Over the weekend, I attended a great conference at Stanford Law School entitled, A Big Fix: Should We Amend Our Constitution. The idea for the conference was to have various people propose constitutional amendments. Some years ago, I proposed a constitutional amendment of my own as part of the Room for Debate feature of the New York Times. See here and here. My job was to comment on Sandy Levinson’s proposed amendments to the Constitution. While Levinson proposed various provisions, his most interesting proposal was for constitutional amendments to be enacted through direct democracy. Under Levinson’s proposal, 10 percent of those…
Recently, I did a podcast interview on Constitutional Amendments and the Presidential Election. The interview, which was conducted by the National Constitutional Center, also featured David Strauss of the University of Chicago. Jeff Rosen, the President of the National Constitution Center and a Professor at George Washington Law School, was the interviewer.
It was an interesting discussion, which focused both on the constitutional amendment process and the impact that Hillary Clinton and Donald Trump might have on constitutional change if they were elected.
It was fun discussing these issues with David Strauss, because his views are so diametrically the opposite of mine. Many nonoriginalists resist being described as living constitutionalists. Strauss embraces it. He takes the opposite position of mine on a whole range of specific issues, which follows from his more general approach.
Strauss believes two main things about constitutional change. First, he claims that the actual practice of constitutional change occurs through judicial decisions and other governmental actions. In fact, he believes that constitutional amendments are largely irrelevant. Second, he believes that constitutional amendments are not generally a good way generally of changing the Constitution. The way that is actually practiced – where judges follow a common law like system – is better.
I have been exploring the original meaning of the Seventh Amendment right to a civil jury trial. Here, I want to step back from that discussion and instead address the desirability of the Seventh Amendment.
In my view, it is not clear that a strong civil jury trial right is desirable. My reasons are similar to those that have been voiced by critics over the years. The civil jury is expensive in terms of the time taken from jurors and to the litigating parties. The civil jury is often not sufficiently expert to adjudicate complicated facts. And the civil jury often does not apply the actual law but instead their own views of justice. While the civil jury is a check on judges, I am not sure it is worth it.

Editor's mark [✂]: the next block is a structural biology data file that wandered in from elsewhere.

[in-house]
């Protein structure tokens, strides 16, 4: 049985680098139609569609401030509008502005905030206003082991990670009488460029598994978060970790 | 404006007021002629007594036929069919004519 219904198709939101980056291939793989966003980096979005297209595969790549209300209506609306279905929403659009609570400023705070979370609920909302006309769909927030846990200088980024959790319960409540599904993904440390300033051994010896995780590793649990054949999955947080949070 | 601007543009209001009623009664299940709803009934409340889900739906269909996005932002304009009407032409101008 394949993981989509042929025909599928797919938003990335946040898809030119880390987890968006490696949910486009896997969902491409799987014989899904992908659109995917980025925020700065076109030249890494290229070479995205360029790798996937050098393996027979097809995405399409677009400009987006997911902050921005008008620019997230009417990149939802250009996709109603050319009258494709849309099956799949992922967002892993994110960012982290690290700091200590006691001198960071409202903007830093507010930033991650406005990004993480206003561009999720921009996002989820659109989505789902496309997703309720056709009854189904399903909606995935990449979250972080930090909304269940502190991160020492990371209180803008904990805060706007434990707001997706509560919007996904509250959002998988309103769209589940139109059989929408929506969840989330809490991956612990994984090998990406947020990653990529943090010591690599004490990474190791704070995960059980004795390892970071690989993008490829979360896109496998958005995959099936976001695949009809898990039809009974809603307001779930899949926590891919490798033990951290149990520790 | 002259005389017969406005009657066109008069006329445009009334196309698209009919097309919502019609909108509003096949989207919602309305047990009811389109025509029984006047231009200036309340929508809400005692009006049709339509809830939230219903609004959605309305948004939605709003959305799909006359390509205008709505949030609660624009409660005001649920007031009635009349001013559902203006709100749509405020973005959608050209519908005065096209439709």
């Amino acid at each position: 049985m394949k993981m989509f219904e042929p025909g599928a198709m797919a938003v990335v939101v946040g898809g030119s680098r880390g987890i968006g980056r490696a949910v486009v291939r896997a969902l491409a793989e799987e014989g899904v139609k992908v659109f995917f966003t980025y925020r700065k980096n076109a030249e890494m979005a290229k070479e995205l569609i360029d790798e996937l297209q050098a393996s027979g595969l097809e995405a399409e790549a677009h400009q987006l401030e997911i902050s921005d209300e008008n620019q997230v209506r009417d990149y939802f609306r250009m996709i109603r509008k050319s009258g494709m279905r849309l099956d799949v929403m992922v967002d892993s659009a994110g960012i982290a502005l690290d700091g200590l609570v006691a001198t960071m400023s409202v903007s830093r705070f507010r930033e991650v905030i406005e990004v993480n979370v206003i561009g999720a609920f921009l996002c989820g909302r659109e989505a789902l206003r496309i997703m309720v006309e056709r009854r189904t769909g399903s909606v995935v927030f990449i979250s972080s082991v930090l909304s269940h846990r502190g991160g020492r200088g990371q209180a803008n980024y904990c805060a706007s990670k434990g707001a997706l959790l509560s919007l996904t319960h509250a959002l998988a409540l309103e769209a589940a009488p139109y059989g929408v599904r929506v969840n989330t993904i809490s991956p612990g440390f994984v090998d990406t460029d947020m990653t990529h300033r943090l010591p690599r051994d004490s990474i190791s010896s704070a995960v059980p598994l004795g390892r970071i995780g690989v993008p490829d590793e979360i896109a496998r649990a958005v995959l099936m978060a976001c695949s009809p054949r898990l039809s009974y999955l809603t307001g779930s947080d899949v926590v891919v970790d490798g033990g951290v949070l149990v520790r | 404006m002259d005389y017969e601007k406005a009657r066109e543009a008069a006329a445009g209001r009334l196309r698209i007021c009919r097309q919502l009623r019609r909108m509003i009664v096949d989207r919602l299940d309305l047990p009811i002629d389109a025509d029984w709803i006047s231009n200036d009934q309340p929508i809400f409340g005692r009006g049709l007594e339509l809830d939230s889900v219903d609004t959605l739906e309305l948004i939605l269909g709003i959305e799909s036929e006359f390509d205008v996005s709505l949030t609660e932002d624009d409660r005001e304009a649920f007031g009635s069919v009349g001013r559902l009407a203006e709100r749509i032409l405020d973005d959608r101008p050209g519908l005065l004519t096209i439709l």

This week, Senate majority leader Harry Reid will bring to the floor an amendment to the Constitution that would permit Congress and the states to target the resources that certain people use to speak about candidates and issues at election time. A commentator recently complained that bringing this amendment to the floor wastes the Senate’s time, because the proposal has no chance of securing the supermajorities it would need to be passed and ratified. I nevertheless would welcome a prolonged debate.
My reason is not that I favor the amendment. Giving Congress the power to send people to jail for messaging at election time seems to me the most pernicious effort to suppress free speech by the federal legislature since the Alien and Sedition Acts. Prohibiting expenditures on political speech curtails the opportunity for citizens to make their voices heard and for other citizens to learn what their representatives are doing. And allowing members of Congress to determine the content of such restrictions turns the First Amendment’s charter of freedom into a delegation for regulation by self-interested regulators.
There is an interesting short piece on Justices Scalia and Ginsburg and their views of constitutional amendments. This short news story touches upon a variety of issues that I have discussed at this blog and in scholarship. Scalia writes "I certainly would not want a constitutional convention," Scalia told moderator Marvin Kalb. "Whoa! Who knows what would come out of it?" But, he explained, he once calculated what percentage of the population could prevent an amendment to the Constitution and found it was less than 2 percent. "It ought to be hard, but not that hard," Scalia said. The fear of a constitutional…
Sanford Levinson here sets himself the task of examining not what he calls the “Constitution of Conversation,” but what he terms the “Constitution of Settlement.” He notes that many people devote barrels of ink to proposing meanings that they hope to see imputed to a few clauses of the Constitution: the Commerce Clause, the Necessary and Proper Clause, the General Welfare Clause, the Equal Protection Clause, and the Due Process Clauses. These clauses and a few others make up Levinson’s “Constitution of Conversation.” On the other hand, virtually no attention is paid to clauses such as the Inauguration Clause or the…
For six-plus months, Greve, you’ve been yapping and yammering about the institutional causes of our political and economic malaise. Let’s say you’re right: what’s your solution?
I’m deeply suspicious of anyone bearing solutions (including myself), but here’s an idea:
Amendment XXVIII. For any fiscal year in which federal outlays exceed federal revenues, the IRS shall assess and collect a national head tax sufficient to cover the shortfall unless two-thirds of both houses of Congress vote to suspend the tax for that fiscal year.